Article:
Supporting Your Student during Finals Week - Geneva College, a Christian College in Pennsylvania (PA)

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Higher Education The College
April 28, 2020

Supporting Your Student during Finals Week

Your student is entering one of the most stressful weeks in a semester of full of stress - Finals Week. Here’s how you, parent or guardian, can support good performance and good health as they finish strong in this most unusual time in our lives.

1) Remind your student of Geneva resources

From the Writing Center to their professors and many resources in-between, your student has access to people who can help them achieve their goals on their final exams and papers. This time of year would normally be one where study groups would get together on campus - classmates are a great resource. Encourage your student to connect remotely with their fellow Genevans for support.

2) Show you care, but give them space

Your student is likely as busy as ever right now. And they need your moral support. Try an encouraging word each morning. Pray for them and with them for the upcoming tests. But go easy on the parental advice. They also need space to work in a way they have learned in college to get ready for the week to come. A little support goes a long way.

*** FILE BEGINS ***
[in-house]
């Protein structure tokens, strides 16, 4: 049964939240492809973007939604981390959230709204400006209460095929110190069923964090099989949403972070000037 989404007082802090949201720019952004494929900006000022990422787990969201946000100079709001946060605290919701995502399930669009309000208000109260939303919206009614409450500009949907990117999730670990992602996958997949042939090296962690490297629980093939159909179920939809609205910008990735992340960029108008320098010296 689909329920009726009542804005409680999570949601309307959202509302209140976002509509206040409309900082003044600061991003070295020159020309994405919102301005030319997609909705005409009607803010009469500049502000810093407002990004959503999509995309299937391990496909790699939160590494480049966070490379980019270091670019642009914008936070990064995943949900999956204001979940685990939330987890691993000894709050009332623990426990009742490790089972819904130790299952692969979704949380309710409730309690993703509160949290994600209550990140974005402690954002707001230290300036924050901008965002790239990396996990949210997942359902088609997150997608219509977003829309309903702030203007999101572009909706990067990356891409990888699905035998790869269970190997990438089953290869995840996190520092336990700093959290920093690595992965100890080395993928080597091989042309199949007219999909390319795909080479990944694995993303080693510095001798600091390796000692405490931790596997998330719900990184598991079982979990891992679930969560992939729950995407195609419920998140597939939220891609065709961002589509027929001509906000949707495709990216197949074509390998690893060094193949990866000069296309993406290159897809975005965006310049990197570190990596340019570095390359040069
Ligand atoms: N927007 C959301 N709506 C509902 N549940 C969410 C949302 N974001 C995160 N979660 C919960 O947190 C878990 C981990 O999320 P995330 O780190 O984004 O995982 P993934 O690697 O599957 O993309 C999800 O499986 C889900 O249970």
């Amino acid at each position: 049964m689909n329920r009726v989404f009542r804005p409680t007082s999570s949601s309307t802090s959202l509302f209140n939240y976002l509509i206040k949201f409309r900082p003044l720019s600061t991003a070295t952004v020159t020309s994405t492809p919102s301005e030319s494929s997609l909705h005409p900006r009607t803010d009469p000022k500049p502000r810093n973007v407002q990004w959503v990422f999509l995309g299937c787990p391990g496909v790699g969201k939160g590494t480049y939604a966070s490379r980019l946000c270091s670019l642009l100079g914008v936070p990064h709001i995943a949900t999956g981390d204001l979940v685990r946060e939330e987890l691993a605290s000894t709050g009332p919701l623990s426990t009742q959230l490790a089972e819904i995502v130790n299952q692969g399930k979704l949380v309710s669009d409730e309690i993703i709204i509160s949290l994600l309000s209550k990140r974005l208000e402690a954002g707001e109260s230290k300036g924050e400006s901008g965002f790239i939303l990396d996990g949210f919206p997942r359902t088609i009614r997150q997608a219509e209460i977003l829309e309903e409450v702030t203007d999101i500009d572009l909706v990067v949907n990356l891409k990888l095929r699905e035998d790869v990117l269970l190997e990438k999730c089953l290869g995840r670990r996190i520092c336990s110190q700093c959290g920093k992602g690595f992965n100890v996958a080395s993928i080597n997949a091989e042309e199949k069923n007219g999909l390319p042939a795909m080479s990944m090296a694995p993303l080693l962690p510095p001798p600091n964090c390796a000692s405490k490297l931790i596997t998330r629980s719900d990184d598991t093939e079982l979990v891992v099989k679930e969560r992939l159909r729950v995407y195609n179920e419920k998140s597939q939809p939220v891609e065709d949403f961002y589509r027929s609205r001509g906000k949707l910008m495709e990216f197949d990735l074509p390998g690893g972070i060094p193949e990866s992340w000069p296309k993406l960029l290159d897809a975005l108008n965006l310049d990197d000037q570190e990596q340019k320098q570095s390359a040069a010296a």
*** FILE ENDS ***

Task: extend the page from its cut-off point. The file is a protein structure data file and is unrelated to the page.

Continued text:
3) Remind your student to take breaks

It might be surprising to learn how much work your student needs to do in earning a Geneva education. While some students are all about breaks from studying, your student might need to be reminded to balance work with rest. In some contexts, a regime of shorter, repeated intervals of study, called spaced repetition, can be more effective than longer, more intense study (Smolen, Zhang, & Byrne, 2016). Having a coffee with your student, eating lunch together or taking a walk while you are home together are treats that can help you both.

4) Articulate the benefits of sleep

When under stress and feeling deadlines pressing, your student may get into the habit of working late into the night or next morning. You likely can't enforce a bedtime on your 19 year old, but you can bring to mind the real benefits of a good night's sleep. Tell them that the mind can reinforce the material they are studying if they sleep on it. A good night's sleep is likely a prerequisite for better performance than a few extra hours of cramming. 

5) Let them learn how to deal with the stress

Some healthy level of stress is a good thing; it motivates us to do our best. If your student is feeling enough stress to be motivated and not too much that they have drastic behavior or personality changes, they are probably dealing with it in a healthy way. They are also learning how to deal with stressful situations, and this experience will help them weather the storms of life ahead.

Parents, you are more important in your college student's life now that they are living and studying in your home instead of on campus. Following the tips above can help your student finish the semester strong and take steps toward being the mature person they are meant to be.